Restore Your Core RECTOCELE REPAIR

RECTOCELE REPAIR

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Rectocele Repair | Surgery or Exercise

By 07/27/2020

4 Min Read

Repair for a vaginal rectocele is pursued in order to correct the herniation or bulging of the bottom wall of the vagina. Symptoms of rectocele can become quite uncomfortable and painful over time. If left untreated, rectocele can lead to symptoms such as: the feeling of increased pressure or protrusion in the vagina or rectum, inability to defecate or feeling of incomplete emptying of the bowels, pelvic pain, and/or painful sex. Both non-surgical and surgical procedures for rectocele repair are only considered if symptoms become severe and inhibit daily life. Surgery for rectocele is typically performed transvagianally, yet, in some severe cases, may be completed both vaginally and abdominally.

Why Do I Need Treatment for Rectocele?

Treatment for rectocele can greatly aid in managing and reducing symptoms of rectocele or other forms of pelvic organ prolapse. In some cases, rectocele and POP may be undetectable until the condition has progressed in severity. A small rectocele is often unrecognized until a doctor notices it during a physical examination. In many cases, rectocele occurs alongside other pelvic organ related conditions. 

Treatment is designed to help reduce symptoms and heal any herniations, tears, or prolapses. Treatments include both surgical and non-surgical options. Although surgery for rectocele is often rare, in severe cases surgery may be your best option. Severe rectocele symptoms include:

  • Bowels feeling full post defecation
  • A noticeable bulge or protrusion in the vagina
  • Inability to perform a bowel movement
  • Rectal incontinence
Severe rectocele symptoms rectal incontinence

Is Rectocele Repair Major Surgery?

Rectocele repair surgery is a major, out-patient surgery. A doctor will typically only recommend surgery for rectocele if at home exercise programs and / or physical therapy has not resolved the problem. The surgical procedure for rectocele removal is called posterior colporrhaphy which removes the herniated bowel from the wall of the vagina. Rectocele surgery is designed to:

  • Ease pain and discomfort
  • Minimally invasive transvaginal procedure
  • Outpatient (usually released without needing overnight stay)
  • Quick recovery time (2-3 weeks or less on average)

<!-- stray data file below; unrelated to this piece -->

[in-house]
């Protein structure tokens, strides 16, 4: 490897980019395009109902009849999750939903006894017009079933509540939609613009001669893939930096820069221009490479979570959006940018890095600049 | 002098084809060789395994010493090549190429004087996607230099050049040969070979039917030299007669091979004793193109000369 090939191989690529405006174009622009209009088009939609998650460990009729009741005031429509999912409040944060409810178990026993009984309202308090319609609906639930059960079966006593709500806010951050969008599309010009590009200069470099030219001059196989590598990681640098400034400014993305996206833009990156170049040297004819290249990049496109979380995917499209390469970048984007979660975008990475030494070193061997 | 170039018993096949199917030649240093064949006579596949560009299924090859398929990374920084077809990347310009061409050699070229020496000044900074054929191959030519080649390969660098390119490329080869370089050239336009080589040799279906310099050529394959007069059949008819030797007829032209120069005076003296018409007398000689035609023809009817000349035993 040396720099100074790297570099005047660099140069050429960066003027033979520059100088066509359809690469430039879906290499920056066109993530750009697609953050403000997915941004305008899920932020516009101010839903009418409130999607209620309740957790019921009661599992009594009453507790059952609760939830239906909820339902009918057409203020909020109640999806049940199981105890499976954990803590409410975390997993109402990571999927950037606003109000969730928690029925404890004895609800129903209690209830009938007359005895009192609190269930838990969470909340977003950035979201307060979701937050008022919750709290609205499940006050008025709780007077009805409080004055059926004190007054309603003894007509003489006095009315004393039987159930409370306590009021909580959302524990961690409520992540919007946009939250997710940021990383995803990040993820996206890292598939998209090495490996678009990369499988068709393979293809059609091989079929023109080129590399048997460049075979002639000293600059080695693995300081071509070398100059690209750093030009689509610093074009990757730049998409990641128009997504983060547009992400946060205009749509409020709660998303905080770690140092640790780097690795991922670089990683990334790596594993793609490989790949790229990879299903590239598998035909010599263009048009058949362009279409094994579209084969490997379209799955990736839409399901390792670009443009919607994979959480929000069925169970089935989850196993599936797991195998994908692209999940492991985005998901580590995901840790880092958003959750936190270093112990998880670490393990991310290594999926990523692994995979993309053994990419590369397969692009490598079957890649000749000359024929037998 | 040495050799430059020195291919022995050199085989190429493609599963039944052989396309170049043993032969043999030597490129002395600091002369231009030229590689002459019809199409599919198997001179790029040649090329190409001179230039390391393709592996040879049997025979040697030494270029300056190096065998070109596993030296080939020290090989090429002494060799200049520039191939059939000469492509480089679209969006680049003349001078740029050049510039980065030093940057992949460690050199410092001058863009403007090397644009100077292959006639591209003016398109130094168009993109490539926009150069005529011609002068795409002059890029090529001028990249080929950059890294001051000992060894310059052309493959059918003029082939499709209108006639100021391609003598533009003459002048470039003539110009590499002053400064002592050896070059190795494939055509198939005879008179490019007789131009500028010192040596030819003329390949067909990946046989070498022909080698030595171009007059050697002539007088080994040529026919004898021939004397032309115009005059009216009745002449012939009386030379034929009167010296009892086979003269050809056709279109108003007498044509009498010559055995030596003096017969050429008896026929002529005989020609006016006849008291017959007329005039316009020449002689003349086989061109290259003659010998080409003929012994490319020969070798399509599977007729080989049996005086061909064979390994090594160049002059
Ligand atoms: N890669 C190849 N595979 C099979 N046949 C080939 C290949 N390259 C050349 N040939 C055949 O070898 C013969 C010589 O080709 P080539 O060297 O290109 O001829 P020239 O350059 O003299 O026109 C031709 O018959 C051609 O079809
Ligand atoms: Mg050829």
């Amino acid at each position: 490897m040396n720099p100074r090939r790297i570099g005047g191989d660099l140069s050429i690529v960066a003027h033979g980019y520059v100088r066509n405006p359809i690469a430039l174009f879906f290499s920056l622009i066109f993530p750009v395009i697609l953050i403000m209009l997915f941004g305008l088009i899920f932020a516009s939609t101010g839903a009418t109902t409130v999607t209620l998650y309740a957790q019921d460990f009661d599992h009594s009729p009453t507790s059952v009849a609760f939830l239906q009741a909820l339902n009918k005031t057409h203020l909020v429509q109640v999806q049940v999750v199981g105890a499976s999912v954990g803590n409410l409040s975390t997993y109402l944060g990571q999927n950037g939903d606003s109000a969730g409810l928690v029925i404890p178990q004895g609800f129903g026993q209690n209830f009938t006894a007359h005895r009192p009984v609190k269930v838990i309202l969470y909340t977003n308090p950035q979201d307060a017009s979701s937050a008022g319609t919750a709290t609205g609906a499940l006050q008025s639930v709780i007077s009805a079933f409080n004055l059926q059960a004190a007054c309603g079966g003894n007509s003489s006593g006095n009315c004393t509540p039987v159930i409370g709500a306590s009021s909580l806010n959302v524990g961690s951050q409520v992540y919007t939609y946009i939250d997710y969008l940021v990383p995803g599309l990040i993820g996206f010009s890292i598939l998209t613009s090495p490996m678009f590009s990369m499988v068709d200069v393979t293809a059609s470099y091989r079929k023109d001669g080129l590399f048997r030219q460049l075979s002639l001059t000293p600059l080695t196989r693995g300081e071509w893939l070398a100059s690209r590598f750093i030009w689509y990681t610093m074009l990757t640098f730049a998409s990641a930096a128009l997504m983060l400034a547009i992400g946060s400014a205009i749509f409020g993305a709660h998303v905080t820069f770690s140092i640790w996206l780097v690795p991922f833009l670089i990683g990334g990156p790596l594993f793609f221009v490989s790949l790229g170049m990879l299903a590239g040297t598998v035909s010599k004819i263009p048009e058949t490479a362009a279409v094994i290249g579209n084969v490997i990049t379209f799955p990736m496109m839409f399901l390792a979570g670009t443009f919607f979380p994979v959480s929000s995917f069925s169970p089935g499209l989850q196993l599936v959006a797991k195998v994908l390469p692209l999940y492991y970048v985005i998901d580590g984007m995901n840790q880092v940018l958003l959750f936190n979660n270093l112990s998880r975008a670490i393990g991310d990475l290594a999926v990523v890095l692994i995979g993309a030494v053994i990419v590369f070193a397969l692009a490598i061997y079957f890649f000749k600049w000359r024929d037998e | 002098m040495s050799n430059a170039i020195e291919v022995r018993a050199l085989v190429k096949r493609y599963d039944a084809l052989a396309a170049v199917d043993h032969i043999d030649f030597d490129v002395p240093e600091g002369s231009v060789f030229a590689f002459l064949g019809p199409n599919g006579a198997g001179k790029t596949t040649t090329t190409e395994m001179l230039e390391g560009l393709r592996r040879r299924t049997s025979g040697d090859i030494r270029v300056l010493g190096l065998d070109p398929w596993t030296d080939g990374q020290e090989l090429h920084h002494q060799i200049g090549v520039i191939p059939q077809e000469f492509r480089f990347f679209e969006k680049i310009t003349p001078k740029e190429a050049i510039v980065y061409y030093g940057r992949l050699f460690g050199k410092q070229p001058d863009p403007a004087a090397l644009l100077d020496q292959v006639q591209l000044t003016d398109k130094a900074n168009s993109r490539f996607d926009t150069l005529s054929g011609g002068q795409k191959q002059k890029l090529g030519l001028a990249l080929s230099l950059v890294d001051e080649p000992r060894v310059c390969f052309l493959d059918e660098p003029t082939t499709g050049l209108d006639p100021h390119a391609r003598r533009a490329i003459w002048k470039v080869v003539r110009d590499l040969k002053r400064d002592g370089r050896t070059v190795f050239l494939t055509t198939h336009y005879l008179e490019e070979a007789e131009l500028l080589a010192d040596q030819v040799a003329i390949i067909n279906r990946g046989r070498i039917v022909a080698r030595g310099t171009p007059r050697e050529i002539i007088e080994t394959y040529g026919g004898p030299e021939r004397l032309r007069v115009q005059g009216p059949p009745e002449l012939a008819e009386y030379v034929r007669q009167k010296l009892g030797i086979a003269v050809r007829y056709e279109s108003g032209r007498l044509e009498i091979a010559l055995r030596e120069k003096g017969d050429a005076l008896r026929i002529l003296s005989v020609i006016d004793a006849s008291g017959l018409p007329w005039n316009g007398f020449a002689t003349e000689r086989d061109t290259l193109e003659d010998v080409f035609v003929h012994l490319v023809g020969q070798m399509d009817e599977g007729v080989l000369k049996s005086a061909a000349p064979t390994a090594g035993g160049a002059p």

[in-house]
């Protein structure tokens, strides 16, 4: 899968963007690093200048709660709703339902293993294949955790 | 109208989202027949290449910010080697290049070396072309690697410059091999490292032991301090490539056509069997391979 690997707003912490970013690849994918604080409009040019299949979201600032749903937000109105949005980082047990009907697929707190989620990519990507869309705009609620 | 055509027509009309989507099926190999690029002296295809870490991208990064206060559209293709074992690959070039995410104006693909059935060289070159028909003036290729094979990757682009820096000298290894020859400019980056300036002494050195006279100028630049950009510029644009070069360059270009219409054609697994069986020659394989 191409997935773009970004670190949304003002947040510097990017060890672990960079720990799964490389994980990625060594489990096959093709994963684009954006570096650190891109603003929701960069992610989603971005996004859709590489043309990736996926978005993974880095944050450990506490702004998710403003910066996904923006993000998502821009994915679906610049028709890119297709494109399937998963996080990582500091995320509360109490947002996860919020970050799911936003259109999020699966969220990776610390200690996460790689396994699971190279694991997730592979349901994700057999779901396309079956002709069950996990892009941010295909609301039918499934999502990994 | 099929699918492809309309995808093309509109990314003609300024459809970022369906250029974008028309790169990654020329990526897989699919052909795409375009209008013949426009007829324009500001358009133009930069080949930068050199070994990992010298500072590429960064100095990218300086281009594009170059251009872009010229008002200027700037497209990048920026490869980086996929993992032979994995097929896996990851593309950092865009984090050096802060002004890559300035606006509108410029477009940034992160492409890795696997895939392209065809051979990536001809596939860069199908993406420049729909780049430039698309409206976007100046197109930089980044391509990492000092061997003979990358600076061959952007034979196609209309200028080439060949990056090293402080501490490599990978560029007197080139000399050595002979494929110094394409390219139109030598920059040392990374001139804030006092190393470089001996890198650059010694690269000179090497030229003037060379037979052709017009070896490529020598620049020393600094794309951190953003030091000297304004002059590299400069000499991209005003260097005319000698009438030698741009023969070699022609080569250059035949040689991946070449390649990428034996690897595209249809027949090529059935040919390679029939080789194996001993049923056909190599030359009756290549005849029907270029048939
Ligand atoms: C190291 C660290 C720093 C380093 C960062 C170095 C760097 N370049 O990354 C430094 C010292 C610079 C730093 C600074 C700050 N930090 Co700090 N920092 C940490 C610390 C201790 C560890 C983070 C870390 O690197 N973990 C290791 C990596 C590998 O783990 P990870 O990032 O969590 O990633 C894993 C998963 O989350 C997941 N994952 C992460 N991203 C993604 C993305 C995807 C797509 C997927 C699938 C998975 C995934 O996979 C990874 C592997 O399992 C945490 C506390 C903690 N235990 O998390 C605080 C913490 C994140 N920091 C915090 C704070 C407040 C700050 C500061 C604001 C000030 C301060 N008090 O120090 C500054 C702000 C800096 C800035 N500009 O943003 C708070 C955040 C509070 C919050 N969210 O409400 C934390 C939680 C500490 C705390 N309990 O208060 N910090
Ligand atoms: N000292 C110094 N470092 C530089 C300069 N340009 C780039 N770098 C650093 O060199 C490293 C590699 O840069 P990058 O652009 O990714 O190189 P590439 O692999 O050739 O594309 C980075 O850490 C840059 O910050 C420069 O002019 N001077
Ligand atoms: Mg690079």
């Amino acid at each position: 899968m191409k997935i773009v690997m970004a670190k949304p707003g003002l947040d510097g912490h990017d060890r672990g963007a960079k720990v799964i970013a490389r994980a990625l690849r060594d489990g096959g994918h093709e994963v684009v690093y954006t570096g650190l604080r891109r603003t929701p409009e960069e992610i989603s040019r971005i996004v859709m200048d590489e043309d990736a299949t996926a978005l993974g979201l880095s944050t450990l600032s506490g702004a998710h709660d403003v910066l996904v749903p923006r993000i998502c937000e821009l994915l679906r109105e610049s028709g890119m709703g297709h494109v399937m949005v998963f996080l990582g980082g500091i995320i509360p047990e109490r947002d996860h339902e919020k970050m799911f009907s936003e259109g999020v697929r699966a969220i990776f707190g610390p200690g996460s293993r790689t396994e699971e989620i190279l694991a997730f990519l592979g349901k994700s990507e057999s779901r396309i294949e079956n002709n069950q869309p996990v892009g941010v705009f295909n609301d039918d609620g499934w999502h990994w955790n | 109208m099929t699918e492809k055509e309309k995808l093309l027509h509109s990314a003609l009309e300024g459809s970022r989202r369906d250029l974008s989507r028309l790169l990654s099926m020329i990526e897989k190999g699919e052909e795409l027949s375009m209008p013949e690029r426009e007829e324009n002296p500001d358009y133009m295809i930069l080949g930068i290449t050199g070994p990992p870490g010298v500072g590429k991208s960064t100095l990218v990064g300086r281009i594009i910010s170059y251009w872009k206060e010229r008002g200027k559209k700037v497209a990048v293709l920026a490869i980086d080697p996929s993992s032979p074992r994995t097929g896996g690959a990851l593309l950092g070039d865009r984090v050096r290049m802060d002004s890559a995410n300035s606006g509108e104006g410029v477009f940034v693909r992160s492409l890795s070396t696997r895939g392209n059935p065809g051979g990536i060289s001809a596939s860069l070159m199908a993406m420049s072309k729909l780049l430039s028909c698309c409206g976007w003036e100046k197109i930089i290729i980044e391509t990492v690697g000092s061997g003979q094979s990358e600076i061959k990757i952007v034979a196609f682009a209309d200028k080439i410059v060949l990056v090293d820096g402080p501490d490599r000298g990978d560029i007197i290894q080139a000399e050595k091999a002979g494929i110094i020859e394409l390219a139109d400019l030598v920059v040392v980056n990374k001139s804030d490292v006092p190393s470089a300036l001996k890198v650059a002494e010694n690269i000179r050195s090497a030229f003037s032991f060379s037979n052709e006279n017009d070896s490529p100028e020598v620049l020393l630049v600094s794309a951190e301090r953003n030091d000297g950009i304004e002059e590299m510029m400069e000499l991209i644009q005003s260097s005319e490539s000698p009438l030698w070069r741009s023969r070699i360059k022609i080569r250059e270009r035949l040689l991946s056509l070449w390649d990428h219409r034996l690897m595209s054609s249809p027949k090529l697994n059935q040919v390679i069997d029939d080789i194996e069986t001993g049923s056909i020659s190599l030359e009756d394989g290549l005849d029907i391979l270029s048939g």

What is a Rectocele Repair Procedure?

The procedure for rectocele repair surgery is typically a straightforward process. The surgery is often performed through the vagina (transvagianlly.. The procedure is typically performed by a surgeon making a small incision along the posterior vaginal wall. Excess tissue along the herniation is removed and stitches are sewn around the tear sight. If the doctor notices any other forms of pelvic organ prolapse, he may resolve those issues as well during the procedure. Once complete, the vaginal incisions are stitched up and packed with gauze. Please speak with your doctor for more information on this process.

Post-Op Rectocele Repair

Post operation there are a few things that may occur. The most common symptoms post rectocele surgery is slight pelvic and rectal discomfort and pressure, as well as slight vaginal bleeding, and minimal pain during bowel movements. These symptoms typically resolve in a couple weeks once the tissues have healed.  Please speak with your doctor for more information on post-op expectations. 

Rectocele surgery is usually successful and helps resolve the symptoms in nearly all patients.

Rectocele Surgery Recovery Time

Recovery for rectocele is usually quick and has minimal risks during recovery. The incisions made at the repair sight will typically heal in approximately 2 to 3 weeks. Please speak with your doctor for more information on recovery expectations. 

Post-operation, you should be able to move about, carefully, within a few hours after your surgery. You may be prescribed some pain medication to help relieve any discomfort during your recovery. You should abstain from any physical exercise and sex until after 6 to 8 weeks post-op.  Please speak with your doctor for more information on post-op instructions. There will typically be a follow-up appointment required within the final 4 – 6 weeks after your surgery.

What are the Risks of Rectocele Surgery?

Although uncommon, there are a few risks with rectocele surgery. These can include:

  • Failure to repair a rectocele or recurrence
  • Potential blood clots due to surgery
  • Infection
  • Post-op bleeding
  • Injury to other vital organs or rectum
  • Anesthesia issues (allergic reaction)
  • Sex related issues due to improper healing on the vaginal tissues

Can you Fix a Rectocele Without Surgery?

Often, yes. As with many forms of pelvic floor prolapse, rectocele is treatable without the need of surgery. Various forms of exercise, pelvic floor therapy, dietary restrictions or additions, staying hydrated, and practicing proper core and pelvic floor engagement techniques are highly beneficial for treating rectocele. Surgical procedures should always be a last resort when dealing with core or pelvic floor related issues. Some of the best advice I give to my clients regarding their health includes practicing proper breathing mechanics and good posture as well as learning how to have a reflexive core and pelvic floor to support their daily activities.